Professions can have blind spots, and I think one thing that not only have pundits been mistaken on, but economists as a whole may also have been, has been rising inequality. It has become a oft repeated stylized fact that inequality (which has declined for centuries) has been increasing in the United States since the 1970's.
I never believed it. Mostly due to my own prejudices for optimism. Prejudice can be good when it forces you to seek out more information.
A lot of the inequality can be explained by increases in immigration which opened up in the 1970's; inequality amongst American born Americans has declined (Easterbrook). Also, the inequality picture looks a lot better when looking at outcomes like health, where inequality continues to decline, rather than just income (Lomborg).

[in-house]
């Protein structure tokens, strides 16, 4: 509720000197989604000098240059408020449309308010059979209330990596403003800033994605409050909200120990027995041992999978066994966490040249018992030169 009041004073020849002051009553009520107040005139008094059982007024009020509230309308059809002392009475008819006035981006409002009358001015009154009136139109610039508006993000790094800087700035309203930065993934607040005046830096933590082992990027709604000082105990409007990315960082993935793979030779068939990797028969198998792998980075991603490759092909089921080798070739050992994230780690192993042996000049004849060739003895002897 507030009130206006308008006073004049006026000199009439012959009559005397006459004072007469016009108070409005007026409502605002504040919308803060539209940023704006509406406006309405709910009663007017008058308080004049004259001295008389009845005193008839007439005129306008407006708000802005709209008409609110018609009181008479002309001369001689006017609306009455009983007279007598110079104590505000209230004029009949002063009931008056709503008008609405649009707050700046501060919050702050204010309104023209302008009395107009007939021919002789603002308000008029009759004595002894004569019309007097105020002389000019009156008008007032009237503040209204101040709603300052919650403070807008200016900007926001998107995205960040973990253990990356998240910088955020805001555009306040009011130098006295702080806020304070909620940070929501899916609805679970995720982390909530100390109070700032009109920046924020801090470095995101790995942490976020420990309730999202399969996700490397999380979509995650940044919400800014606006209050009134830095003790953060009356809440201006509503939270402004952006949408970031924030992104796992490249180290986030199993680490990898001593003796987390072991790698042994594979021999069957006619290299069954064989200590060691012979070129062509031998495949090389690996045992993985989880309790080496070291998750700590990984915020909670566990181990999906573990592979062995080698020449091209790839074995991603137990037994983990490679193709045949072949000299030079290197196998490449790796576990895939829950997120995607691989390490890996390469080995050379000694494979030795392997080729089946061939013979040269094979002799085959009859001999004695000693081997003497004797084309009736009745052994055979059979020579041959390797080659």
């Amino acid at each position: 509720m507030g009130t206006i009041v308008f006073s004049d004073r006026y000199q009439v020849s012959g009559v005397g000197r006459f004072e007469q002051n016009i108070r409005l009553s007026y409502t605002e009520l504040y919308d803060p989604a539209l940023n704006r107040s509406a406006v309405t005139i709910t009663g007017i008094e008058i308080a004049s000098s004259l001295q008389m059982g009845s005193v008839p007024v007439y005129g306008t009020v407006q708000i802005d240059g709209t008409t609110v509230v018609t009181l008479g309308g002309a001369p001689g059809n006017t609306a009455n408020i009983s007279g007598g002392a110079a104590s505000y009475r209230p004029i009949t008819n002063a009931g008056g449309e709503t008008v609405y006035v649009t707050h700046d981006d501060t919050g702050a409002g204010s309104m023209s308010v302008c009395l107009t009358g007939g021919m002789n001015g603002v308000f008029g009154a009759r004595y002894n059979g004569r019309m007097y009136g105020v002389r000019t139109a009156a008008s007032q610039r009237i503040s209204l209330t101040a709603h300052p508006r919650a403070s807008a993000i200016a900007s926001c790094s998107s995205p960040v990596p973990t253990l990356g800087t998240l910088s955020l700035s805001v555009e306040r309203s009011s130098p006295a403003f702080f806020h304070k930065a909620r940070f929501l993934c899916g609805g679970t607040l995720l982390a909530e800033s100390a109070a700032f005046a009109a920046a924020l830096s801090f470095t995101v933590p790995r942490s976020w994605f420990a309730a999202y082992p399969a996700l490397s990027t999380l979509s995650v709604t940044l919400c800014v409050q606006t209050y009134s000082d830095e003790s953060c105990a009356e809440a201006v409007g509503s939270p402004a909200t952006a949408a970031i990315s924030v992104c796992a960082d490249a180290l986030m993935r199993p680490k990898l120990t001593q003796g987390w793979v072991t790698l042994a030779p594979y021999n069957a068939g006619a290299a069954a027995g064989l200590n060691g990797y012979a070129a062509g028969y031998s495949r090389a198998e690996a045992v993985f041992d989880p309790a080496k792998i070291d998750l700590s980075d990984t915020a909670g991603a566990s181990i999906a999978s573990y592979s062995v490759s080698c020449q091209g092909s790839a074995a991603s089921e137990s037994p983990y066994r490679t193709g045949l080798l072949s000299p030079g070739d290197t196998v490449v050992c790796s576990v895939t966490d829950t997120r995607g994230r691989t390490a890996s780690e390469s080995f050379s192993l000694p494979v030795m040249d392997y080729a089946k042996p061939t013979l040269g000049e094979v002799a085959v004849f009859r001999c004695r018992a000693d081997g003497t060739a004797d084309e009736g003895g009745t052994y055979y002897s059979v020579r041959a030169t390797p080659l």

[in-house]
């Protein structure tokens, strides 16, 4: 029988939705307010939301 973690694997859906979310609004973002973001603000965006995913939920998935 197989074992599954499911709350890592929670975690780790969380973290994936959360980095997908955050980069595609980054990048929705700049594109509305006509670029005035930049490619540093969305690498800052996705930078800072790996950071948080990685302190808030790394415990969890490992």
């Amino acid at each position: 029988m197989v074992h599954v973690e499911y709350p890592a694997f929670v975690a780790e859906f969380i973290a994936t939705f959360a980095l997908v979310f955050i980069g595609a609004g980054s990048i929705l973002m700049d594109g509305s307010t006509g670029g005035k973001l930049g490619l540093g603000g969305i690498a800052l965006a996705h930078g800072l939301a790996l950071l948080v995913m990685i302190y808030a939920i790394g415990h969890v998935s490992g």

Yet despite this, most economists still believe that inequality is on the rise, and the profession has mostly come to take this for granted. Two new studies have revisited this (Gordon and Winship):
They emphasize that the measured inequality has really only occurred in the top 1% (bankers and CEOs and movie stars, the superstar winner take all effect that economists like Frank and Rosen have emphasized) of the population, but does not reflect shifts amongst the population as a whole.
Anyway, this could still be a reflection of my own biases for sunny-optimism and that the world is always getting better.